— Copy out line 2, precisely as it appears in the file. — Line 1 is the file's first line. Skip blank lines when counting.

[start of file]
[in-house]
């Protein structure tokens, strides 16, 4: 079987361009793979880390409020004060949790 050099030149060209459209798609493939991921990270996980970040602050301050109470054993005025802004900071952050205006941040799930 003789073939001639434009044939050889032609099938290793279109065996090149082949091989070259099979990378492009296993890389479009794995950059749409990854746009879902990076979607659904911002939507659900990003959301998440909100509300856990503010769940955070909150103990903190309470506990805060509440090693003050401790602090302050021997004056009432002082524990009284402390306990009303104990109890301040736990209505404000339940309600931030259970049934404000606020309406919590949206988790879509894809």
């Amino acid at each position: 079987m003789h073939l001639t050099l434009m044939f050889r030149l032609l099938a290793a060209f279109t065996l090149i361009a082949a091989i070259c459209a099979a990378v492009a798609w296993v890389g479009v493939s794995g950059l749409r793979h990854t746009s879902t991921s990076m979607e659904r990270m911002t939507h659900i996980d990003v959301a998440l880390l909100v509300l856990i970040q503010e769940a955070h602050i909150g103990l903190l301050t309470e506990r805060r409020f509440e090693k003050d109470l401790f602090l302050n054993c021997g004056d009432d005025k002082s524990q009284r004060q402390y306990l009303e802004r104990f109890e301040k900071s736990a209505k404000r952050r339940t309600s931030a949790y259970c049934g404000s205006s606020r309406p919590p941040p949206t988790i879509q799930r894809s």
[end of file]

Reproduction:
């Protein structure tokens, strides 16, 4: 079987361009793979880390409020004060949790 050099030149060209459209798609493939991921990270996980970040602050301050109470054993005025802004900071952050205006941040799930 003789073939001639434009044939050889032609099938290793279109065996090149082949091989070259099979990378492009296993890389479009794995950059749409990854746009879902990076979607659904911002939507659900990003959301998440909100509300856990503010769940955070909150103990903190309470506990805060509440090693003050401790602090302050021997004056009432002082524990009284402390306990009303104990109890301040736990209505404000339940309600931030259970049934404000606020309406919590949206988790879509894809």